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March 12, 2015

All but one wing of the Killington Townhouses perished

All but one wing of the Killington Townhouses perished

Building A remains standing (left) but  towers B-D  (right) were gutted by the fire that broke out early Saturday.

By Polly Lynn

Largest fire in a decade, chief says

KILLINGTON— Just after midnight Saturday morning, March 7, firefighters from across the region were called to the scene of a major fire at 48 Innsbruck Lane, in Killington. It was the site of 12 of the 16 condos belonging to Killington Townhouses, just south of Peppino’s Restaurant on the lower portion of Killington Road. Multiple witnesses said they first noticed the fire at about 12:30 a.m. and soon thereafter the glow from the fire could be seen from Route 4.

All residents escaped safely prior to the fire engulfing the building.

“The building was largely made of wood construction, including the framing, and there were no fire breaks between the towers,” said Killington Fire Chief Gary Roth explaining that the fire spread quickly. “There was also no sprinkler system in the building,” he added, saying the building predated the requirement. The department strongly encourages sprinklers for all new construction, but the requirement is only mandated now for commercial structures, Roth explained.

Fire crews from Bridgewater, Clarendon, Pittsfield, Plymouth, Proctor, Rutland City, Rutland Town, and West Rutland responded to aid the Killington Fire Department, as did the Killington Police Department and Killington Resort.

From early evidence at the scene, “it looked like the fire had started in the chimney but quickly spread to the rest of the structure,” Roth said, adding that the insurance company is in the process of doing a thorough investigation, but that the cause is not thought to be suspicious.

In the beginning, firefighters attempted to put the fire out from the inside — what Roth described as an “offensive attack,” but it soon became too dangerous to be in the building as the fire compromised the structure, and the crew was forced to fight the flames from the outside, using tanker shuttles to bring water from the 30,000 gallon tank below the Killington Fire Station.

“This was one of the biggest fires we’ve had in the last 10 years,” Roth said. “We threw a lot of water on it.”

Roth said in total they pumped well over 30,000 gallons onto the structure. Roth estimated that three fire engines were able to pump 2,000-3,000 gallons of water per minute onto the flames.

“The supply runs out quick,” at that rate, he said. When they ran out of the available water in the tank below the station, fight fighters had to cut holes in the ice on Summit Pond and draft water from a dry hydrant.

Firefighters battled the flames until about 10 a.m. when they were finally contained. There was a small rekindle again Saturday afternoon, Roth said, but 2,000 gallons of water suppressed that quickly.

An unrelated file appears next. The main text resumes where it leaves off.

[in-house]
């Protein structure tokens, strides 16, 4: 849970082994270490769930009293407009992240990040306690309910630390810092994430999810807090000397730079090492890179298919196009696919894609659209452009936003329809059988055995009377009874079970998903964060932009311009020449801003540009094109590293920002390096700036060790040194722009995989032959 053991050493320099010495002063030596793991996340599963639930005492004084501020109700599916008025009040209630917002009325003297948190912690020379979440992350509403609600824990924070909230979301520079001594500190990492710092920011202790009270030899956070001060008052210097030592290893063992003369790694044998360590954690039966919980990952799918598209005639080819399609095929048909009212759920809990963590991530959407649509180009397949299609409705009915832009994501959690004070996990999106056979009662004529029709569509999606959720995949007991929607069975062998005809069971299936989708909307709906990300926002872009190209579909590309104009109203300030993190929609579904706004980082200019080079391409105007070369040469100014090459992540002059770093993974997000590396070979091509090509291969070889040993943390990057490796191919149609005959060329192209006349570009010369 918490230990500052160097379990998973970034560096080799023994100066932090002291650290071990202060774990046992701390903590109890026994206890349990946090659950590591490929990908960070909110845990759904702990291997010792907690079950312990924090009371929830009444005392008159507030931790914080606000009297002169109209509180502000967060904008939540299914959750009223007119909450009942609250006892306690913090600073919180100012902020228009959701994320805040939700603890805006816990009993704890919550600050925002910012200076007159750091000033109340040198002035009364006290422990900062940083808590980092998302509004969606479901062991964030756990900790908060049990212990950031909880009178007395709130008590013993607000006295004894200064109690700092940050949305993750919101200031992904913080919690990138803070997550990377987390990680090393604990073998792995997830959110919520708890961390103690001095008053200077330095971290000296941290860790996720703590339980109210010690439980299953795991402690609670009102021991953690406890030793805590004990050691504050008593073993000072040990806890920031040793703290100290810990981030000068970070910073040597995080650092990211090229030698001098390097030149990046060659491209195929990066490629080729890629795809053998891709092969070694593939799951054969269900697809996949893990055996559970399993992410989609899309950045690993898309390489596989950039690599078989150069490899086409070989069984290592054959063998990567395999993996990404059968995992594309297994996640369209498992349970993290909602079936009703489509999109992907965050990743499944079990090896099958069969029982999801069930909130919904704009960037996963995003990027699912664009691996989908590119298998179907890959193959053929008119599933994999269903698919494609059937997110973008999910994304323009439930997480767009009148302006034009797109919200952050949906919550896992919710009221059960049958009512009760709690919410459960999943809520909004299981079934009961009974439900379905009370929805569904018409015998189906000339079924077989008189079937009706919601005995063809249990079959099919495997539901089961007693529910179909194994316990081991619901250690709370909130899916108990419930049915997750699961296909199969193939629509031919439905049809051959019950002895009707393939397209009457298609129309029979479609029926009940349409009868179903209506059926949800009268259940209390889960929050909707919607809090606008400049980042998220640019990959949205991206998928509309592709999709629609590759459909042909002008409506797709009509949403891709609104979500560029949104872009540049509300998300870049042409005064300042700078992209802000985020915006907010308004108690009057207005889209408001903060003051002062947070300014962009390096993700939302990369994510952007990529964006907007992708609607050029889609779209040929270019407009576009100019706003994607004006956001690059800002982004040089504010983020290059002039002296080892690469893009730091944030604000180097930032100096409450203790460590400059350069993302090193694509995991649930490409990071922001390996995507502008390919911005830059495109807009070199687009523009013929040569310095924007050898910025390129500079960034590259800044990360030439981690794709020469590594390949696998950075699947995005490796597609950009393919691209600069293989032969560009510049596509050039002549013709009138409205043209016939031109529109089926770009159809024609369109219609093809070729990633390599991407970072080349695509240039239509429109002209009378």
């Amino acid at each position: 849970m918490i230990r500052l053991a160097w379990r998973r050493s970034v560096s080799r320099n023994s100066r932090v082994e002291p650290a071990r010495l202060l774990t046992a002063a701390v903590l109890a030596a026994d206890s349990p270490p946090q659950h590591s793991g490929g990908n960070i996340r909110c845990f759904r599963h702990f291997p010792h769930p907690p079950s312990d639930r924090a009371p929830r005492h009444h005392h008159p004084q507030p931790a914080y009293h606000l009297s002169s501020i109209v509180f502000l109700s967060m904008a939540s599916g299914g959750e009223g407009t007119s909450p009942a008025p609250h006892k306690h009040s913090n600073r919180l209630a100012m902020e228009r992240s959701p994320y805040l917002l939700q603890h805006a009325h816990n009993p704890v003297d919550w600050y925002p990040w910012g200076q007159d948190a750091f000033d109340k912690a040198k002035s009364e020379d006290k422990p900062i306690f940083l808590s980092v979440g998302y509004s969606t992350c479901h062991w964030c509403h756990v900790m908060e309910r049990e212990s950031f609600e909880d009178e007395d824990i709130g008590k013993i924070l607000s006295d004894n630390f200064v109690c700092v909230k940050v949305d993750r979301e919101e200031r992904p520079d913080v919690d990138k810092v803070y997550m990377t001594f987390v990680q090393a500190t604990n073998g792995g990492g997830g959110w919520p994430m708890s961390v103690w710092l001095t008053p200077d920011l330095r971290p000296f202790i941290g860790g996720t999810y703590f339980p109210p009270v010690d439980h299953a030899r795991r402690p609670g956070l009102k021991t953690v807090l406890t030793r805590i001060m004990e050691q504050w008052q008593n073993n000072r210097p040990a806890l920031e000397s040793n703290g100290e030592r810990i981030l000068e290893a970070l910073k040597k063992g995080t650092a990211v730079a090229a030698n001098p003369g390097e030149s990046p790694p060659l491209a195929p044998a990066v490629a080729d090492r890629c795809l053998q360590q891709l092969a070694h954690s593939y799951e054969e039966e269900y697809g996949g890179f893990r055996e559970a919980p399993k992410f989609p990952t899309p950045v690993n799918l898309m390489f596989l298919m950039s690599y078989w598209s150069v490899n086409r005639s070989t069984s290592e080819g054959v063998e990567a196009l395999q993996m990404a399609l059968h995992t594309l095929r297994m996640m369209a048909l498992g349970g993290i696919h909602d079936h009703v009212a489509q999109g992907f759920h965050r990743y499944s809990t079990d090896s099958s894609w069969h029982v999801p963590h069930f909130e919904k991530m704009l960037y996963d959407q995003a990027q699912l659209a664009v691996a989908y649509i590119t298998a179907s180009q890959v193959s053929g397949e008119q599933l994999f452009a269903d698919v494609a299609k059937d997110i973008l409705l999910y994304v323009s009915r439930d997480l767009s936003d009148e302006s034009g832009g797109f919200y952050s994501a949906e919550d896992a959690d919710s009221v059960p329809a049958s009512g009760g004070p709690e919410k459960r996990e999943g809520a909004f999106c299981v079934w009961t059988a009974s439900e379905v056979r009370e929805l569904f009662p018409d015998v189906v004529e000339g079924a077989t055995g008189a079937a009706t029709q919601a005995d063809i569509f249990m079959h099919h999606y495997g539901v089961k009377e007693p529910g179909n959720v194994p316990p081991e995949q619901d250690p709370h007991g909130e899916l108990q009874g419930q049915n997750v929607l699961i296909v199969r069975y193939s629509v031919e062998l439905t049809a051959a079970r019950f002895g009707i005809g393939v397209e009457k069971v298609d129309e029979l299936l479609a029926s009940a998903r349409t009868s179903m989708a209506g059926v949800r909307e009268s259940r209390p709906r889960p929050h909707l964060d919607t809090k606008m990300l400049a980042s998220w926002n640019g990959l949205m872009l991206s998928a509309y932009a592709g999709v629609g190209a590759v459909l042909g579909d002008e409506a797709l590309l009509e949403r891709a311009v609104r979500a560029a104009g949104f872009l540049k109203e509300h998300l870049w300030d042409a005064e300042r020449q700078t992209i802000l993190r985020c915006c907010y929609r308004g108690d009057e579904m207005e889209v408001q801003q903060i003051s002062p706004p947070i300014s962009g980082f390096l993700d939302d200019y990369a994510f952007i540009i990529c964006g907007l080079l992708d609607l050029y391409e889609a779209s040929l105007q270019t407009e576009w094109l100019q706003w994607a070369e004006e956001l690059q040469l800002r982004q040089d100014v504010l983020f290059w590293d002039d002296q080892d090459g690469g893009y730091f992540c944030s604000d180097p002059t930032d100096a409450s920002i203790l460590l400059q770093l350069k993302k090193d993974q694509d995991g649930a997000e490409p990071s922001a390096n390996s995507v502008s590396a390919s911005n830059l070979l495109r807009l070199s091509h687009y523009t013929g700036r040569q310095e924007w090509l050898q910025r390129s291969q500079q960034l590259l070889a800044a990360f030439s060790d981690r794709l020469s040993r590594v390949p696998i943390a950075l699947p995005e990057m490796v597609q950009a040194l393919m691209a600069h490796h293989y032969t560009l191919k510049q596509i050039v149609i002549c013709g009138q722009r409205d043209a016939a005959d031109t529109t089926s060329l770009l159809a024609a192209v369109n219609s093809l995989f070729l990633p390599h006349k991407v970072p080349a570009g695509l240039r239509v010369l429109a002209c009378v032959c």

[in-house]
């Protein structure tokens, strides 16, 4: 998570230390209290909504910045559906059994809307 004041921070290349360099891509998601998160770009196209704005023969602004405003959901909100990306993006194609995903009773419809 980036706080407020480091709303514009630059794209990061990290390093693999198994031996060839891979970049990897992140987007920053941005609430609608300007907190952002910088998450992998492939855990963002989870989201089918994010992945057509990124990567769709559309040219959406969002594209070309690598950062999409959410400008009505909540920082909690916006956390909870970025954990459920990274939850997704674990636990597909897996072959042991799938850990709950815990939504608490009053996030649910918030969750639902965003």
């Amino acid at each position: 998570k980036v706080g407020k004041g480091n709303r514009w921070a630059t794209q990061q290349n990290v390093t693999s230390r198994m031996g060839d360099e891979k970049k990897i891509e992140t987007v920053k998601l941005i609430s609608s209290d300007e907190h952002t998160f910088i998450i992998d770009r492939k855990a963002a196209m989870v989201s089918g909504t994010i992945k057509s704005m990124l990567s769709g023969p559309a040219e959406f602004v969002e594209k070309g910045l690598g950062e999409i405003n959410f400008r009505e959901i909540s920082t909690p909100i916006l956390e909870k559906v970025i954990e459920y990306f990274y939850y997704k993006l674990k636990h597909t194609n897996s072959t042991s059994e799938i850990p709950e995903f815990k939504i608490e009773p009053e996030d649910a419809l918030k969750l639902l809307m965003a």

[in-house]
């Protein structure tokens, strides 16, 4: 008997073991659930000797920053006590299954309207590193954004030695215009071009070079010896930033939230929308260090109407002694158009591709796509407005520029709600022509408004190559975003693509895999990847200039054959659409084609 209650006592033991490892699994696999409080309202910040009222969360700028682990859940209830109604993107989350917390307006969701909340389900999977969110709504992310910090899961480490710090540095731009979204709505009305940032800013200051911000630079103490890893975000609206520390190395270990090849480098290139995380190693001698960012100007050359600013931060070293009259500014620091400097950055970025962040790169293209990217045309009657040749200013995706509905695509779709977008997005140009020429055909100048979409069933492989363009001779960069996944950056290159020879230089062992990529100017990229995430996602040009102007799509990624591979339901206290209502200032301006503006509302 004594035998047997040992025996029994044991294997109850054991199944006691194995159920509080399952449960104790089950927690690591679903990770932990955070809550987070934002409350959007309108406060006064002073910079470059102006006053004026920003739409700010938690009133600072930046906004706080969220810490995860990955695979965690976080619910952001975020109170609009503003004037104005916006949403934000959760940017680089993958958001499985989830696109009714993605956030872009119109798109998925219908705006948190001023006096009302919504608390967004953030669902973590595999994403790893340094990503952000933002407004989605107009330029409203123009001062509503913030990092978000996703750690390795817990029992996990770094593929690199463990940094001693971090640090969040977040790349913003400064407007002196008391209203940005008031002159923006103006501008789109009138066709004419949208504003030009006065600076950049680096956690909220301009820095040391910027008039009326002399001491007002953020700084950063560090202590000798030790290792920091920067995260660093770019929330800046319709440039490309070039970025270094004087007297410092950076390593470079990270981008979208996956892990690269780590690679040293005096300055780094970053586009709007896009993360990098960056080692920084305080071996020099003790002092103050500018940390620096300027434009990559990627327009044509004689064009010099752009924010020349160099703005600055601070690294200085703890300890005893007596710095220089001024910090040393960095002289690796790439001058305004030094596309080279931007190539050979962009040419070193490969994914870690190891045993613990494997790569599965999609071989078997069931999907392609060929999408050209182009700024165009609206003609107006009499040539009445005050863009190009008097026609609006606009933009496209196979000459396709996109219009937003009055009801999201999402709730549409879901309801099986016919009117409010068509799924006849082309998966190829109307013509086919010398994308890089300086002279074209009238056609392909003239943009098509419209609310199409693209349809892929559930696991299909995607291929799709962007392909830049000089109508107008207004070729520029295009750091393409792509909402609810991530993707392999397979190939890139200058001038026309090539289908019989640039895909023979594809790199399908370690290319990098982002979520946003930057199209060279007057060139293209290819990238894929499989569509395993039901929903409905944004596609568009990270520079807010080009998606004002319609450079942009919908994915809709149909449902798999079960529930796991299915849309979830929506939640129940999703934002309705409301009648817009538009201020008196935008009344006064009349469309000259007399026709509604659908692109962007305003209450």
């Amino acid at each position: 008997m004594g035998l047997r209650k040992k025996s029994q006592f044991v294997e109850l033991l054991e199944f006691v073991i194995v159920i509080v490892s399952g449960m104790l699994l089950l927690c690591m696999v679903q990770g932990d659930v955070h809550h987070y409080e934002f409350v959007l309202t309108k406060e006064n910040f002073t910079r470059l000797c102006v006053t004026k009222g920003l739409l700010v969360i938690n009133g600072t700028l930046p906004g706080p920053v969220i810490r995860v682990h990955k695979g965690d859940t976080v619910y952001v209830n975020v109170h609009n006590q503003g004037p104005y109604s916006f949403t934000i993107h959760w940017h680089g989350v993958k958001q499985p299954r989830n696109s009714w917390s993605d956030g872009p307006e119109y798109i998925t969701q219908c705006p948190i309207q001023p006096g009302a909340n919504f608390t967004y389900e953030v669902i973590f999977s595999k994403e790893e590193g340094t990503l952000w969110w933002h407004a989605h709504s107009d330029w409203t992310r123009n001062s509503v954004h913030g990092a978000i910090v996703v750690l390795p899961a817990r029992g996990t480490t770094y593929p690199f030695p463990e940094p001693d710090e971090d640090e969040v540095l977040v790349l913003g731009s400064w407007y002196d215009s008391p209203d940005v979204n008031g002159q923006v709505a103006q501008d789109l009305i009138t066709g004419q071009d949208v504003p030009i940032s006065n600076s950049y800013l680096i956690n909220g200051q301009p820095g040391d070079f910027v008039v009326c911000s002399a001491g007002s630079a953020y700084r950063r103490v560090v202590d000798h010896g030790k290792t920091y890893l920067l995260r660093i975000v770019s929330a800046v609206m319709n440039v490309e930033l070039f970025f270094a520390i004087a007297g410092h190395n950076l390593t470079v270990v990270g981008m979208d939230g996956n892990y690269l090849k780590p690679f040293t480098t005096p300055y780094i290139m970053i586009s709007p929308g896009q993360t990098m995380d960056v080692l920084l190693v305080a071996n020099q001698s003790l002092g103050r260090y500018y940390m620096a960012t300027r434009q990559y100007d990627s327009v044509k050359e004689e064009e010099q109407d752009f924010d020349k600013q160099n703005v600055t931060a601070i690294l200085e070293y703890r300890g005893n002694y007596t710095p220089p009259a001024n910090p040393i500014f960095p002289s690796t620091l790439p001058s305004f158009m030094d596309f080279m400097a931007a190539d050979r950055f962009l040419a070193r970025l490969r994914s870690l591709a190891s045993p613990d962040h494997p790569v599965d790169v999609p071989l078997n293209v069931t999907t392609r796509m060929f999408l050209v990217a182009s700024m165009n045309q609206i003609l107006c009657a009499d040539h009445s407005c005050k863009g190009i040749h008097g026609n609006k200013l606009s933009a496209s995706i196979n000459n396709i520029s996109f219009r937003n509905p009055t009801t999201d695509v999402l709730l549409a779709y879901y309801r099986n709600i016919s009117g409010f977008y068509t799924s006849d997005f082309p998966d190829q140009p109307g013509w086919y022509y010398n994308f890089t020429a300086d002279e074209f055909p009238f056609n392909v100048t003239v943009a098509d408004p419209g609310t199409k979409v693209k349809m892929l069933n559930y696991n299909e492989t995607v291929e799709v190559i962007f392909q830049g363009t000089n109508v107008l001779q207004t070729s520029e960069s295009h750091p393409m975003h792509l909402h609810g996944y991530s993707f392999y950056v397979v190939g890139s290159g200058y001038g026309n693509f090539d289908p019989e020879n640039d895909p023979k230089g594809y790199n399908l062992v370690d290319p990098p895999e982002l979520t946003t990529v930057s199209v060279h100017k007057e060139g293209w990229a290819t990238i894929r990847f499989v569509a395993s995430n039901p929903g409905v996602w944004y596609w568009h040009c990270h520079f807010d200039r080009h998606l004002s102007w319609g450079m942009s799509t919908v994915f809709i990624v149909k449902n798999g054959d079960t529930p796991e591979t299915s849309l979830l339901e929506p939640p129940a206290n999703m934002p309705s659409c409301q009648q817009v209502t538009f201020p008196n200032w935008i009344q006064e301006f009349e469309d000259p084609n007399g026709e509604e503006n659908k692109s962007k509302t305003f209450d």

Roth said three of the four towers were consumed: tower A remains standing while B, C, and D burned to the ground. “Our first priority is always life safety,” Roth said, “then property.”

Pressurized hydrants would have helped dramatically with water flow, he said, but to retrofit the town now would cost millions and is unlikely. All new developments, however, are required to put in pressurized hydrants, he said.

The Killington Townhouses provided weekly timeshares to over 600 families, said property manager Louis Stevens, who was at the property Tuesday morning. Stevens confirmed that building A was in fairly good condition. “I got water back on in that building yesterday,” he said, adding that they plan to rebuild. Killington Townhouses president Paul Kaufman has not yet set a timeline, he said.

It is unknown how many units were occupied at the time the fire started, but during the quick evacuation, many left behind valuable possessions.

One family from Canada lost their wallets, phones, passports and all other forms of identification, Killington Police Chief Whit Montgomery reported. “They came to me and I helped document what had happened so they could begin the process of trying to get replacements and get home,” he said.

In addition to helping displaced visitors, Montgomery and other officers assisted with traffic control, as Killington Road was closed until about 11:30 Saturday morning.

“Thousands of skiers were trying to get up the hill that morning,” he explained. “People were pretty understanding and with the extra help from Killington Resort it went as smooth as it could have gone.”

The resort provided extra personnel and electronic signage which helped divert the traffic up West Hill Road.

“All entities worked really well together providing mutual aid. The town, resort, citizens and businesses came together to assist the fire department, work crews, and displaced visitors,” Montgomery said.

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